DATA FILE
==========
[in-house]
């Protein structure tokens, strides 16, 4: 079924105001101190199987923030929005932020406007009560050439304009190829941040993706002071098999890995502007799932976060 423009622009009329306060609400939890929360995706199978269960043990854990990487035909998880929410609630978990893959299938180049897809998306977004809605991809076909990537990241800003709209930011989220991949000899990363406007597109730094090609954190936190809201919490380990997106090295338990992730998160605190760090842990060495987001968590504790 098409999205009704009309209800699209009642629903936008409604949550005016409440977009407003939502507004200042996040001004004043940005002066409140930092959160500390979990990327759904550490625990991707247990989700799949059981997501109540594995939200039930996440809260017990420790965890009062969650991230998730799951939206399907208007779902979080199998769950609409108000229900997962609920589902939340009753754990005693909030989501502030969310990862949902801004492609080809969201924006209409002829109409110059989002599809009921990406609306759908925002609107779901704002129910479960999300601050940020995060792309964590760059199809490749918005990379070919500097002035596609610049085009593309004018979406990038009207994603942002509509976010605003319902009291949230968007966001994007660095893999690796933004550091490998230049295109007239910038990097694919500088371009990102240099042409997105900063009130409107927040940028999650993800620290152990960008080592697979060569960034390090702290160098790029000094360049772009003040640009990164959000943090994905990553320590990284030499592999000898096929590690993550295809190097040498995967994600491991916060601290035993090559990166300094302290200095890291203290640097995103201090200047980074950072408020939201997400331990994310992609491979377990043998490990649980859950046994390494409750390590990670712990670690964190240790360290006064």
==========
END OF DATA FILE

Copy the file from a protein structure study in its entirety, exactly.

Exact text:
[in-house]
């Protein structure tokens, strides 16, 4: 079924105001101190199987923030929005932020406007009560050439304009190829941040993706002071098999890995502007799932976060 423009622009009329306060609400939890929360995706199978269960043990854990990487035909998880929410609630978990893959299938180049897809998306977004809605991809076909990537990241800003709209930011989220991949000899990363406007597109730094090609954190936190809201919490380990997106090295338990992730998160605190760090842990060495987001968590504790 098409999205009704009309209800699209009642629903936008409604949550005016409440977009407003939502507004200042996040001004004043940005002066409140930092959160500390979990990327759904550490625990991707247990989700799949059981997501109540594995939200039930996440809260017990420790965890009062969650991230998730799951939206399907208007779902979080199998769950609409108000229900997962609920589902939340009753754990005693909030989501502030969310990862949902801004492609080809969201924006209409002829109409110059989002599809009921990406609306759908925002609107779901704002129910479960999300601050940020995060792309964590760059199809490749918005990379070919500097002035596609610049085009593309004018979406990038009207994603942002509509976010605003319902009291949230968007966001994007660095893999690796933004550091490998230049295109007239910038990097694919500088371009990102240099042409997105900063009130409107927040940028999650993800620290152990960008080592697979060569960034390090702290160098790029000094360049772009003040640009990164959000943090994905990553320590990284030499592999000898096929590690993550295809190097040498995967994600491991916060601290035993090559990166300094302290200095890291203290640097995103201090200047980074950072408020939201997400331990994310992609491979377990043998490990649980859950046994390494409750390590990670712990670690964190240790360290006064």